How to use Seller Concessions when buying a home

Using Seller Concessions When You Buy Your Home

.Seller concessions occur when an interested third party like a seller, real estate agent or lender contribute to the sale of a home to help pay your closing costs.

This is actually quite common and a great tool for helping home buyers reduce the burden of high closing costs.

Asking for Seller Concessions

Typically, in a buyer’s market you are far more likely to receive seller concessions than in a market where there are far more buyers in the market than there are sellers.

As a buyer, you are asking for seller concessions as part of your purchase offer.

While it is possible to receive seller concessions when making an offer on a short sale or foreclosure, it is less likely that you will be able to be competitive and get your offer accepted.

If you intend to ask for seller concessions, make sure you discuss this strategy with your real estate agent and your lenders so that you can still make a competitive offer and have a shot at getting your offer accepted.

Being Competitive When Asking for Concessions

Keep in mind that if you are asking the seller to contribute some of the proceeds from their sale back to you to help pay for closing costs, that it will affect the sales price and your ability to be competitive if there are many offers being submitted on the property.

If a seller is asking $200,000 for their home and you offer $200,000 and ask for 3% of the purchase price to be credited toward your closing costs, you’re actually only making an offer of $194,000 if the seller has to give you $6,000.

The amount of seller concessions you can ask for will vary depending on what type of financing you are using to purchase the home.

FHA Home Loan Seller Concession Guidelines

When buying a home using FHA financing,  the seller and/or your mortgage lender or real estate agent may contribute up to six percent (6%) of the lesser of the property’s sales price or the appraised value toward the buyer’s closing costs, prepaid expenses, discount points and other financing concessions.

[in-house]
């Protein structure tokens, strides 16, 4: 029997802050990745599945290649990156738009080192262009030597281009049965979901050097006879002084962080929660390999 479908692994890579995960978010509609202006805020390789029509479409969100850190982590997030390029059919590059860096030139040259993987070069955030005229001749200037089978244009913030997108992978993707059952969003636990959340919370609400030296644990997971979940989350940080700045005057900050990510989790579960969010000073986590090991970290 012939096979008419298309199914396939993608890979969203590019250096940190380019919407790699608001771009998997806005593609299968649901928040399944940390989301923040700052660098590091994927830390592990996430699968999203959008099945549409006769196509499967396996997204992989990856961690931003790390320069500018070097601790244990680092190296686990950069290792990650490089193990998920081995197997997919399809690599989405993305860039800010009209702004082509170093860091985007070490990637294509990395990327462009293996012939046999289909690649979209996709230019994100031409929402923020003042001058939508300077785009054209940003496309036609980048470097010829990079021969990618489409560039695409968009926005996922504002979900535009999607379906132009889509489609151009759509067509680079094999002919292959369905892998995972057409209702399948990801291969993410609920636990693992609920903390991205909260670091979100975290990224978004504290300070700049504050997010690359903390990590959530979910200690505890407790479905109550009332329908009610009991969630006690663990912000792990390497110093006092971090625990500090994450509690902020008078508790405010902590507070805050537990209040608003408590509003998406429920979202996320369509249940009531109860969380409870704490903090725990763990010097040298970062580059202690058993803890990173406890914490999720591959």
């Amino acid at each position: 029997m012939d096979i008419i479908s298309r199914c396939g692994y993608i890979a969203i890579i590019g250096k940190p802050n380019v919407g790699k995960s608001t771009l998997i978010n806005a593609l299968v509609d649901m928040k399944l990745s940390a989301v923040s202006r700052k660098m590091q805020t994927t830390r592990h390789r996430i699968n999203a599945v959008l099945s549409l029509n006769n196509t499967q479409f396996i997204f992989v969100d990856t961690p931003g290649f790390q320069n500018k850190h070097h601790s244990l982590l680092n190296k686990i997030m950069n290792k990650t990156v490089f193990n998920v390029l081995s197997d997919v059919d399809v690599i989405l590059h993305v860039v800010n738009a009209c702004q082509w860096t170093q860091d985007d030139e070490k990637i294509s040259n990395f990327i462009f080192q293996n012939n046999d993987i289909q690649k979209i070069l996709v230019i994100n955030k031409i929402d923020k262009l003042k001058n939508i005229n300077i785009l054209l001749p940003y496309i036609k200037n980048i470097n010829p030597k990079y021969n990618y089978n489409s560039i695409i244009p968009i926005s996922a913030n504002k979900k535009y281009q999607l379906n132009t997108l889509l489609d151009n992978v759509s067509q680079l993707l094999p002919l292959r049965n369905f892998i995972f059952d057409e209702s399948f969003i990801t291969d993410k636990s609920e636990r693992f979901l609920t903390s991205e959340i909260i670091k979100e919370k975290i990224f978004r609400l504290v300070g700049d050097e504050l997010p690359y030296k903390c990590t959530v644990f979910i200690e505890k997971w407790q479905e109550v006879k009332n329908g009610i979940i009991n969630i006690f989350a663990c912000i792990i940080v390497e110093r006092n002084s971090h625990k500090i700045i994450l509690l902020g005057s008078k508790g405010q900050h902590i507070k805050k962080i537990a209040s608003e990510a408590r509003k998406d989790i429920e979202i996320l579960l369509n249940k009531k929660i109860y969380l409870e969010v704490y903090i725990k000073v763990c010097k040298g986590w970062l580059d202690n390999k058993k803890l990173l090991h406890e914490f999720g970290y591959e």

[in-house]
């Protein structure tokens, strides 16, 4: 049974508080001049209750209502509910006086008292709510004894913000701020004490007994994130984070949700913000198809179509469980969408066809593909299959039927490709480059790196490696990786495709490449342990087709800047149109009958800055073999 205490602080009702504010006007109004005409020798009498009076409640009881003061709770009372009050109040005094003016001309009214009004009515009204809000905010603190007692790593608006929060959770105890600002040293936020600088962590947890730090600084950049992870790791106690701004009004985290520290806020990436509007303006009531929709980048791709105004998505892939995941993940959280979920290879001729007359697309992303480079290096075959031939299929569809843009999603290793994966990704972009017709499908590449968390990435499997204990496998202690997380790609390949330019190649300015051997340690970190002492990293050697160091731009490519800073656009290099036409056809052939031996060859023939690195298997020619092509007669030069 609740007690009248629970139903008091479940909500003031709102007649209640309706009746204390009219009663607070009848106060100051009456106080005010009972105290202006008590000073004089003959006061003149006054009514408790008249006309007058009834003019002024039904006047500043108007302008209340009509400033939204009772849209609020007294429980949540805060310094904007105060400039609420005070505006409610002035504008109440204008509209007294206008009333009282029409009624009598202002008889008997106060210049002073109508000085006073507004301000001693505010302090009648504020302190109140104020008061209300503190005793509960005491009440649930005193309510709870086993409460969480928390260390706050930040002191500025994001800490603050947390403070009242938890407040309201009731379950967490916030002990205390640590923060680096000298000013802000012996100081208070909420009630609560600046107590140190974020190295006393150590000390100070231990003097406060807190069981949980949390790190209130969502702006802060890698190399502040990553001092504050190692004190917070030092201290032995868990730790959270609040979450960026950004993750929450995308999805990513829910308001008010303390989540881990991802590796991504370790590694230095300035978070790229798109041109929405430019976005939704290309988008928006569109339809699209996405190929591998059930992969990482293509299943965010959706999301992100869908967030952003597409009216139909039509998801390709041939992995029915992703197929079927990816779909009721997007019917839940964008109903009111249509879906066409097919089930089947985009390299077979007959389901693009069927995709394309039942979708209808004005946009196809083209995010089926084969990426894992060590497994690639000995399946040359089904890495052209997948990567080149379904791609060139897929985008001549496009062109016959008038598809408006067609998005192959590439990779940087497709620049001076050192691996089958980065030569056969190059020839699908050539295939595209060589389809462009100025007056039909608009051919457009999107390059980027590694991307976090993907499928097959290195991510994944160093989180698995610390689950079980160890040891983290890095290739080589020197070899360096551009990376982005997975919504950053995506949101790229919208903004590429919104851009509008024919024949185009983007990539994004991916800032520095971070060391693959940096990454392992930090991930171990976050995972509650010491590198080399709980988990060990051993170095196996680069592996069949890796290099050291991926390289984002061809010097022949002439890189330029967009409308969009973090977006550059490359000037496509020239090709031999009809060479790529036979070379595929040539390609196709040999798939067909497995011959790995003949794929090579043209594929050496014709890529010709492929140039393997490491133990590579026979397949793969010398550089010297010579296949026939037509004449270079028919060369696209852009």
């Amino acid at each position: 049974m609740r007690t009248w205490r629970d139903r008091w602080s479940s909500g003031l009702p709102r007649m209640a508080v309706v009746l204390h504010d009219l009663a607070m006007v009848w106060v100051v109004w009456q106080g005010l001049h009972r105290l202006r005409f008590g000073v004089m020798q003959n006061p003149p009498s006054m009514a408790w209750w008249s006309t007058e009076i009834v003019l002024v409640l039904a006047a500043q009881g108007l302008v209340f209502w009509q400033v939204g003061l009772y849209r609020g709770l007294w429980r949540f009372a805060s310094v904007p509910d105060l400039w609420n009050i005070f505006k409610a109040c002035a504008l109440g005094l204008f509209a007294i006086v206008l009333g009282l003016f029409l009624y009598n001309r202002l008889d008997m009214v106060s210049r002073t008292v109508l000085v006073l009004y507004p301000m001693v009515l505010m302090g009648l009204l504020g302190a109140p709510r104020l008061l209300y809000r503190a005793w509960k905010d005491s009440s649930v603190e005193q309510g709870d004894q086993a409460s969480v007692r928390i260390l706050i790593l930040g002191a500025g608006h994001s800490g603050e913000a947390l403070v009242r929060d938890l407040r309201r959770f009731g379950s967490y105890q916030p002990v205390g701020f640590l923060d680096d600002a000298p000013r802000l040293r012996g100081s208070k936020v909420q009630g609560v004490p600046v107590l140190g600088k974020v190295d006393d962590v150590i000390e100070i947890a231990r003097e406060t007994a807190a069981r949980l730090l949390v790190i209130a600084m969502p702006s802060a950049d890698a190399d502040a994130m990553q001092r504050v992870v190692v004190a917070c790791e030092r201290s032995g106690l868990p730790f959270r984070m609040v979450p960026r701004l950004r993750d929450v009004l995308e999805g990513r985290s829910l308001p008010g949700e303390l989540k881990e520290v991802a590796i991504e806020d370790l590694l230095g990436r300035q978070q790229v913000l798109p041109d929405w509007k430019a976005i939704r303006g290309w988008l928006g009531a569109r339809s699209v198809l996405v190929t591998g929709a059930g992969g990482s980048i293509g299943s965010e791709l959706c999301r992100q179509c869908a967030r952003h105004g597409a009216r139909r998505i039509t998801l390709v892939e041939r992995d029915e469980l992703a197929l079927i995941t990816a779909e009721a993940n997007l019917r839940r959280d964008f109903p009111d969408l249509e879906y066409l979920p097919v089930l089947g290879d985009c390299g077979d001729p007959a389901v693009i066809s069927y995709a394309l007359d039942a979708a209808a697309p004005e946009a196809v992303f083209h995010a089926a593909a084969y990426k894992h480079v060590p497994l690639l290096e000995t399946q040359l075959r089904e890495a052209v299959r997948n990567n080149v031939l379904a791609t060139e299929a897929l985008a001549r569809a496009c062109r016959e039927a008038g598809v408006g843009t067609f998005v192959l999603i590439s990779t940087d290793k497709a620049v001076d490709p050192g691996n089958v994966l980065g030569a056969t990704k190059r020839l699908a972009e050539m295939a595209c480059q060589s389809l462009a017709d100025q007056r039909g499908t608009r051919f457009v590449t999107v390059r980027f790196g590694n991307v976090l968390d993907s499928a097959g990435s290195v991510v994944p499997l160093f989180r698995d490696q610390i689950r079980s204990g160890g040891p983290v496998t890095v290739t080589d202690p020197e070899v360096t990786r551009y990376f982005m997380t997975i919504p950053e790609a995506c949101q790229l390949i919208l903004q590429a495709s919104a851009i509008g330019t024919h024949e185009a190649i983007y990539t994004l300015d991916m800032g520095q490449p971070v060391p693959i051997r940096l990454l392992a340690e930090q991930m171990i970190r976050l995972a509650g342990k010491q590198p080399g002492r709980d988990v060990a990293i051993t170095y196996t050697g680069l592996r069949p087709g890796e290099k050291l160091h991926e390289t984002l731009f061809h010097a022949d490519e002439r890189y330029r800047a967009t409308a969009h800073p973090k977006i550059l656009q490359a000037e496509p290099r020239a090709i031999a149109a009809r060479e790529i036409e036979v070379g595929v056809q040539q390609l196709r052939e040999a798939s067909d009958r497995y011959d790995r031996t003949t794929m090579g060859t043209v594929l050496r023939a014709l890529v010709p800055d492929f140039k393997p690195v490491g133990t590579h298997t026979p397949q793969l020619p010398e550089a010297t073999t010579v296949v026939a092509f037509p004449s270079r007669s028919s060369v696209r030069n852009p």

The six percent limit also includes

  • third party payment for permanent and temporary interest rate buydowns, and other payment supplements
  • payments of mortgage interest for fixed rate mortgages
  • mortgage payment protection insurance, and
  • payment of the upfront mortgage insurance premium (UFMIP).

Conventional Seller Concession Guidelines

Conventional guidelines use the term Interested Party Contribution (IPC) and differentiate between sales concessions and financing concessions.

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Interested parties to a transaction include, but are not limited to, the property seller, the builder/ developer, the real estate agent or broker, or an affiliate who may benefit from the sale of the property and/or the sale of the property at the highest price possible.

Fannie Mae considers the following to be IPCs:

  • Paid directly from the interested party to the borrower;
  • From an interested party through a third-party organization, including nonprofit entities, to the borrower;
  • Funds that flow to the transaction on the borrower’s behalf from an interested party, including a third-party organization or nonprofit agency; and
  • Donated to a third party, which then provides the money to pay some or all of the closing costs for a specific transaction.

Fannie Mae does not permit IPCs to be used to make the borrower’s down payment, meet financial reserve requirements, or meet minimum borrower contribution requirements.

Allowable seller concessions for conventional loan programs are as follows

FNMA Seller concessions

VA Loan Seller Concession Guidelines

VA loans also refer to seller concessions as Interested Party Contributions (IPC)

A maximum of 4% of the value of the property as indicated on the Notice of Value (NOV) may be contributed from an interested party (property seller concession) to be applied toward closing costs and/or prepaid items.

Concessions which exceeds 4% of the established reasonable value of the property is considered excessive and unacceptable for VA home loan.   A reduction of the sales price in the amount equal to the excess is required in these instances.

Property seller concessions include, but are not limited to the following:

  • Payment of the VA funding fee
  • Prepayment of the veteran‟s property taxes and insurance
  • Gifts such as a television set or microwave oven
  • Payment of additional discount points to provide permanent interest rate buy downs
  • Provision of escrowed funds to provide temporary interest rate buy downs
  • Payoff of credit balances or judgments on behalf of the veteran

Preparing Your Strategy

Always consult your mortgage lender about the current guidelines for using seller concessions to help cover some of the costs of buying your new home.

After consulting your mortgage lender, talk to your real estate agent.  These professionals will work come up with a strategy for asking for seller concessions when appropriate, while staying competitive and not hurting your chances of getting your offer accepted.

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About the Author

Scott Schang

A 20+ year veteran of the Mortgage and Real Estate industry, I am passionate about educating and empowering consumers. I have been writing about consumer protection issues and making sense of complicated real estate and mortgage topics on this website since 2007

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